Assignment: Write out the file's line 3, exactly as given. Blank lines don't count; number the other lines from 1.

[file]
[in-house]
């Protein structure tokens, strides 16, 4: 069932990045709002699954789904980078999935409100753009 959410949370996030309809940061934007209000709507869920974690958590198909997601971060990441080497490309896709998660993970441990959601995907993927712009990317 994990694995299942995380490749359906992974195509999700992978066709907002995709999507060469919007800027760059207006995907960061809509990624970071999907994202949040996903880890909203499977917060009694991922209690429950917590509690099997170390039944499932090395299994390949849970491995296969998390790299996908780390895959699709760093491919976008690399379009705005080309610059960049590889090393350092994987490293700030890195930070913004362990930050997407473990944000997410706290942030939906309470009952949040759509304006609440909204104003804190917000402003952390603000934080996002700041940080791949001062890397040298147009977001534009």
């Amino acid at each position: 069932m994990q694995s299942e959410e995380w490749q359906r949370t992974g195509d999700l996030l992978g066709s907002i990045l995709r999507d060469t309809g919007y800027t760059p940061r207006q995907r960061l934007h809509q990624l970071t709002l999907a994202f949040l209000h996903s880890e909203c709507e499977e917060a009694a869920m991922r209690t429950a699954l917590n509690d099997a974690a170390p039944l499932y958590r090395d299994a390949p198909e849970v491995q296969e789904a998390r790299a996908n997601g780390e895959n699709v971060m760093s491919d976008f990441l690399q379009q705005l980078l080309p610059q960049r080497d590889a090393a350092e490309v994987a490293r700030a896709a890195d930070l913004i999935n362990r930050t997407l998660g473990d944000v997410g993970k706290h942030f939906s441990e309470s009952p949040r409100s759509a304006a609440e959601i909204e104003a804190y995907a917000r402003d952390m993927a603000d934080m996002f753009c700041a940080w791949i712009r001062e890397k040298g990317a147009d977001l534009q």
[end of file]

């Amino acid at each position: 069932m994990q694995s299942e959410e995380w490749q359906r949370t992974g195509d999700l996030l992978g066709s907002i990045l995709r999507d060469t309809g919007y800027t760059p940061r207006q995907r960061l934007h809509q990624l970071t709002l999907a994202f949040l209000h996903s880890e909203c709507e499977e917060a009694a869920m991922r209690t429950a699954l917590n509690d099997a974690a170390p039944l499932y958590r090395d299994a390949p198909e849970v491995q296969e789904a998390r790299a996908n997601g780390e895959n699709v971060m760093s491919d976008f990441l690399q379009q705005l980078l080309p610059q960049r080497d590889a090393a350092e490309v994987a490293r700030a896709a890195d930070l913004i999935n362990r930050t997407l998660g473990d944000v997410g993970k706290h942030f939906s441990e309470s009952p949040r409100s759509a304006a609440e959601i909204e104003a804190y995907a917000r402003d952390m993927a603000d934080m996002f753009c700041a940080w791949i712009r001062e890397k040298g990317a147009d977001l534009q």